I certainly will be upvoting myself, but I will limit it to half of my upvoting – the other half will go to original quality content and/or meaningful comments and material contributed by other Steemians. A 50/50 split at 100% power is my rough target, unless I post something fairly insignificant like a smilie, in which case I won’t upvote myself, or in the case where someone else has given a good faith effort but didn’t quite perform up to standard, a 20-50% upvote might be appropriate.
As I’ve already said, what the majority of us make doing this is next to nothing, and as such, we obviously don’t have a lot of time to dedicate to the task. In my case, I’m going to commit 7 hours a week to the effort – I need to find and/or create (because my half has to be quality content as well) 10-12 upvotes worth of quality content in an average of 1 hour a day, and that’s not easy to do if you give a good 30 minutes to /created/your_area_of_expertise looking for new stuff before you move on to the overlooked in /hot/your_area_of_expertise after first giving a quick look at your feed to see if there’s some overlooked quality content that’s been missed . . .
Networking with other Steemians working towards similar ends in shared areas of expertise would likely help to make curation more efficient. One model might be an informal group of 30-40 or so, each publishing once a week which would give each contributor a good 5-6 100% upvotes a day (or 10-12 50% upvotes, whatever you most prefer, time allowing, but you get my idea, right?).
It’s pretty easy to just go around giving out random upvotes; it’s quite a different story if you’re looking to really reward quality content. It’s been said that blogging is the new mining. Unlike mining, with blogging you don’t need to spend big bucks on hardware, or pay expensive electricity bills. But you don’t get to sit on your butt either. No, with this you must work! That’s the price for not having huge electric bills and huge capital investment. 😎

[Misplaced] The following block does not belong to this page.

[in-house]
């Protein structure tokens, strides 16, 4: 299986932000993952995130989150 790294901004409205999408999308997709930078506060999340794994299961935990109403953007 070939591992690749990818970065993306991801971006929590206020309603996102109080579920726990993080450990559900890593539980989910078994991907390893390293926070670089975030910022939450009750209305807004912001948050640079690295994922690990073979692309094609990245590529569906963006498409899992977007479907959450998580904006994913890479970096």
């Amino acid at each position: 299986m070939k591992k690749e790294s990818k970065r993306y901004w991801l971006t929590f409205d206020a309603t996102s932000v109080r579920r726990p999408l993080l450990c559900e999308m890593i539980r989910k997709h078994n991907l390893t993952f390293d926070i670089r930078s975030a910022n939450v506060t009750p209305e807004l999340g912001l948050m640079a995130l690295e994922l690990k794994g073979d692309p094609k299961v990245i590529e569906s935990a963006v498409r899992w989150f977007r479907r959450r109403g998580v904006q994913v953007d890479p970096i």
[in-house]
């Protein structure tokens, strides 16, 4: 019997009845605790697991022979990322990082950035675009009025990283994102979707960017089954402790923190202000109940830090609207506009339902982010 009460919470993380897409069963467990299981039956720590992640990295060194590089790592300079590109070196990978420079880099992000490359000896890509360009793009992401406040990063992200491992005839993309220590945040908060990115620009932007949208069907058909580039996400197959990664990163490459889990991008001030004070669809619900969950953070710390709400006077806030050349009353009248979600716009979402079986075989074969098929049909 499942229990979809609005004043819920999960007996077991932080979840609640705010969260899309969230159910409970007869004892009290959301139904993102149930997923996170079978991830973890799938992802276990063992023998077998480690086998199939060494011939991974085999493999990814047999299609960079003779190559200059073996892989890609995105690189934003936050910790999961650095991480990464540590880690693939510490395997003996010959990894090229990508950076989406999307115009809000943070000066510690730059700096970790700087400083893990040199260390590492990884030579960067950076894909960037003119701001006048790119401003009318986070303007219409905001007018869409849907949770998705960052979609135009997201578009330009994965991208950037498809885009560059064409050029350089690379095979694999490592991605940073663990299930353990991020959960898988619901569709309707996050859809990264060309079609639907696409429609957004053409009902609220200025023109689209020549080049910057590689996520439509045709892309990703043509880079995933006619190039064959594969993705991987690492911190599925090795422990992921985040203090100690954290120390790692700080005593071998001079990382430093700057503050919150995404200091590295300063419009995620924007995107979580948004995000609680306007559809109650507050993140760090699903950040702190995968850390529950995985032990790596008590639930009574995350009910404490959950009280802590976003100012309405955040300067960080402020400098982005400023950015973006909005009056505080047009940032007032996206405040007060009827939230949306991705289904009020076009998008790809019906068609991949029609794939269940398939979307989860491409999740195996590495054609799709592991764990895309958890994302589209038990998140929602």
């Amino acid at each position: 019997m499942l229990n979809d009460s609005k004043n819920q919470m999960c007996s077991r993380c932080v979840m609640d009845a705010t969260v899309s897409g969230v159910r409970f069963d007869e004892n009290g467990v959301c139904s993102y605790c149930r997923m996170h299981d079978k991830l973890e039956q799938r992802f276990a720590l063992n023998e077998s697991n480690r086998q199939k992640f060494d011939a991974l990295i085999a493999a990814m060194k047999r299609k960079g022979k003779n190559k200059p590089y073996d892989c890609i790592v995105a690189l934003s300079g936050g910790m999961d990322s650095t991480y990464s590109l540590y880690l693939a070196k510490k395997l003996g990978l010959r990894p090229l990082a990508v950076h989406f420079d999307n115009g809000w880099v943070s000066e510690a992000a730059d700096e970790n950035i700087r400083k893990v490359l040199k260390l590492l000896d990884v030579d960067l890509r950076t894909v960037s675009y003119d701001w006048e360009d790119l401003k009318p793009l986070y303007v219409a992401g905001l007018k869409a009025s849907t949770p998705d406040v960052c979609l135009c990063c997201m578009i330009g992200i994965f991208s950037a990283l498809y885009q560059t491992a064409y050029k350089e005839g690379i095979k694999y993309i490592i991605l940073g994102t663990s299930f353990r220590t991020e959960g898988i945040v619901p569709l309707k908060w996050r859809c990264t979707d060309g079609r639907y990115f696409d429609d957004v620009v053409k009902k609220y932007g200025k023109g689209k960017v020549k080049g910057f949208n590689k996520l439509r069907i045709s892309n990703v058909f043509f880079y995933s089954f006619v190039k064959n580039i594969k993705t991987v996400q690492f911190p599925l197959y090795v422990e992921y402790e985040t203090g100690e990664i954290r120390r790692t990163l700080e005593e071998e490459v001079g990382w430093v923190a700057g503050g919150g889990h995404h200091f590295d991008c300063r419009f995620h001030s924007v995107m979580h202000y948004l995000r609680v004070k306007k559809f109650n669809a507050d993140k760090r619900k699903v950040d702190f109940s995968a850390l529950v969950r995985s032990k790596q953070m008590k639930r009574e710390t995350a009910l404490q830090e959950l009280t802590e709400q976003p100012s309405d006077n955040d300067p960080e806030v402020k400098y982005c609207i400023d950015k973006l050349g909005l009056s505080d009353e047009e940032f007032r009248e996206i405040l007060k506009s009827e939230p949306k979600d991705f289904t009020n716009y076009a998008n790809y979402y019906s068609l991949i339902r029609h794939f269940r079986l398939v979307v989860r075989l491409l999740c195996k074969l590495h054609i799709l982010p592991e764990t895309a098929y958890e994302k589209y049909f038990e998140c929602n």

The Second Reason for Powering Up
This really brings us back to the main reason itself, but it’s slightly independent as it is more immediate and guaranteed in terms of return on investment: as mentioned, you can, and should, upvote your own posts and comments, and if you upvote 10-12 times a day, half to other contributors you deem to have posted quality content, and the other half to yourself for having found and commented on that quality content, you’ll earn an additional 10% per annum, more or less, on your investment. When you combine that 10% to the roughly 9.5% your SP earns every year, you’ve got an almost 20% yearly gain just for starters, leaving aside longer term price appreciation of STEEM brought about by your community motivated quality content.
By powering up AND actively posting and/or curating quality content we not only increase our individual annual ROI to roughly 20%, but we also do everything in our power to make Steemit the high quality content provider we want it to be, which is, beyond any shadow of doubt, the best way we can contribute to making our collective investment in STEEM the most profitable it can be.
Sound like good enough reasons to power up?